'They Are Not of This House’: The Gendered Costs of Drinking Water’s Commodification

Citation:

O’Reilly, Kathleen. 2011. “‘They Are Not of This House’: The Gendered Costs of Drinking Water’s Commodification.” Economic & Political Weekly, Review of Women’s Studies, 46 (18): 49–55.

Author: Kathleen O’Reilly

Abstract:

While women’s participation is considered a key element of the sustainability plan of the drinking water supply system, some villagers in Rajasthan do not count women in the households while paying common water charges. This paper explores the social, political and environmental implications of not counting girls as household members and drinkers of water. It tries to find answers to the following questions: What are the implications of girls’ non-payment for the cost of drinking water in a shared system? What might girls’ non-payment mean in terms of the gendered sustainability goals of the project? What are the implications for women’s and girls’ political subjectivity, especially where natural resources are concerned?

The paper also addresses a gap in the political ecology literature with respect to the gender dimensions of neo-liberal processes in the water sector by
suggesting a variety of impacts when girls are excluded from water payment.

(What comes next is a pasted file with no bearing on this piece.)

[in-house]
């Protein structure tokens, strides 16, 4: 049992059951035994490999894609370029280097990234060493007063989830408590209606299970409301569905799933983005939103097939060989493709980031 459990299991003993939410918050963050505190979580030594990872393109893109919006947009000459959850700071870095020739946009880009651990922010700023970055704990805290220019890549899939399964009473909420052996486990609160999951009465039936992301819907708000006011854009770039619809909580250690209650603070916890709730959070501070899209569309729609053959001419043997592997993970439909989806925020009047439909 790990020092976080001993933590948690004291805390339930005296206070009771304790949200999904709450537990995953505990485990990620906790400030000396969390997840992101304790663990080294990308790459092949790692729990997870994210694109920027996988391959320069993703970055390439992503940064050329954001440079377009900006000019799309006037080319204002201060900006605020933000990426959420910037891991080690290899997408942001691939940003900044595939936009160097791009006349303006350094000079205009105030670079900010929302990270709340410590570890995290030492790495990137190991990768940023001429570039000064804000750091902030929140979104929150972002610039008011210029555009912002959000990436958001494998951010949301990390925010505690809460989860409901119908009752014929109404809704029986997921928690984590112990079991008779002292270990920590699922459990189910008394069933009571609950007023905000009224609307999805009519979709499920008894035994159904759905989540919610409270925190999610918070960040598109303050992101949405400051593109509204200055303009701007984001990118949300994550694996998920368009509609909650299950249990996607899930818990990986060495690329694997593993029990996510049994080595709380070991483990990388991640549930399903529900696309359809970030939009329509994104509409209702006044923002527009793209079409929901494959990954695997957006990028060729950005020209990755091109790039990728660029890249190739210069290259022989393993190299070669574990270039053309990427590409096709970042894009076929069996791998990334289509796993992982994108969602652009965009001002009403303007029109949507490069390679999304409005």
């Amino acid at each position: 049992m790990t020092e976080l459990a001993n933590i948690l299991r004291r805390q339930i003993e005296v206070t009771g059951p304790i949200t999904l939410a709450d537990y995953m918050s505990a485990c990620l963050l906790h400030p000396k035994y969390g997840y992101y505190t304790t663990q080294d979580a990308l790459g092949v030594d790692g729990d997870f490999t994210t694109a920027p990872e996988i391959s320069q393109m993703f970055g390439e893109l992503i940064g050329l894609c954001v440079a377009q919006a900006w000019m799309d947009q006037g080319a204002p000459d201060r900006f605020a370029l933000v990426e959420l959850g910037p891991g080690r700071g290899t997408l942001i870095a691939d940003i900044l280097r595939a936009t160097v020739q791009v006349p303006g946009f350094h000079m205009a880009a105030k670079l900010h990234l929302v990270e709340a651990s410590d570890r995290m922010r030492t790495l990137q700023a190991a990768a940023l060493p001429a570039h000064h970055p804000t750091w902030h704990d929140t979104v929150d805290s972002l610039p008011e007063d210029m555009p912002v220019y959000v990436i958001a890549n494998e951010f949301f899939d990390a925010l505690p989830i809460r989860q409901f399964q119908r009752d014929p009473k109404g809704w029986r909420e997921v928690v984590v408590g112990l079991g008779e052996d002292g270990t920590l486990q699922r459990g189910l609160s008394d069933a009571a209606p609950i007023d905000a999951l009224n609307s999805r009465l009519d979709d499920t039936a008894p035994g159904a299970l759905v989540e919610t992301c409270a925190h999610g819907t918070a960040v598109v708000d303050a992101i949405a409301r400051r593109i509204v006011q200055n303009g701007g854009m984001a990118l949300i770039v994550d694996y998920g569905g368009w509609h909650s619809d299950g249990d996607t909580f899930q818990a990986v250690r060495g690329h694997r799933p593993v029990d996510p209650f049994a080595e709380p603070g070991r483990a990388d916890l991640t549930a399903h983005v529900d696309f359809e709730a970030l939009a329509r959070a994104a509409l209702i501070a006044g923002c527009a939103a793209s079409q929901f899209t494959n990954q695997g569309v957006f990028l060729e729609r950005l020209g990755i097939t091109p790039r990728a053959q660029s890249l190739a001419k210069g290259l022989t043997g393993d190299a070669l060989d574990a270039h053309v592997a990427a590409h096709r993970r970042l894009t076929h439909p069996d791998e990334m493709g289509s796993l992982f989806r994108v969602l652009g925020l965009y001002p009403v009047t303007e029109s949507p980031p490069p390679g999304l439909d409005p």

Topics: Gender, Women, Girls, Gender Analysis, Governance, Infrastructure, Water & Sanitation, Political Economies Regions: Asia, South Asia Countries: India

Year: 2011

© 2017 CONSORTIUM ON GENDER, SECURITY & HUMAN RIGHTSLEGAL STATEMENT All photographs used on this site, and any materials posted on it, are the property of their respective owners, and are used by permission. Photographs: The images used on the site may not be downloaded, used, or reproduced in any way without the permission of the owner of the image. Materials: Visitors to the site are welcome to peruse the materials posted for their own research or for educational purposes. These materials, whether the property of the Consortium or of another, may only be reproduced with the permission of the owner of the material. This website contains copyrighted materials. The Consortium believes that any use of copyrighted material on this site is both permissive and in accordance with the Fair Use doctrine of 17 U.S.C. § 107. If, however, you believe that your intellectual property rights have been violated, please contact the Consortium at info@genderandsecurity.org.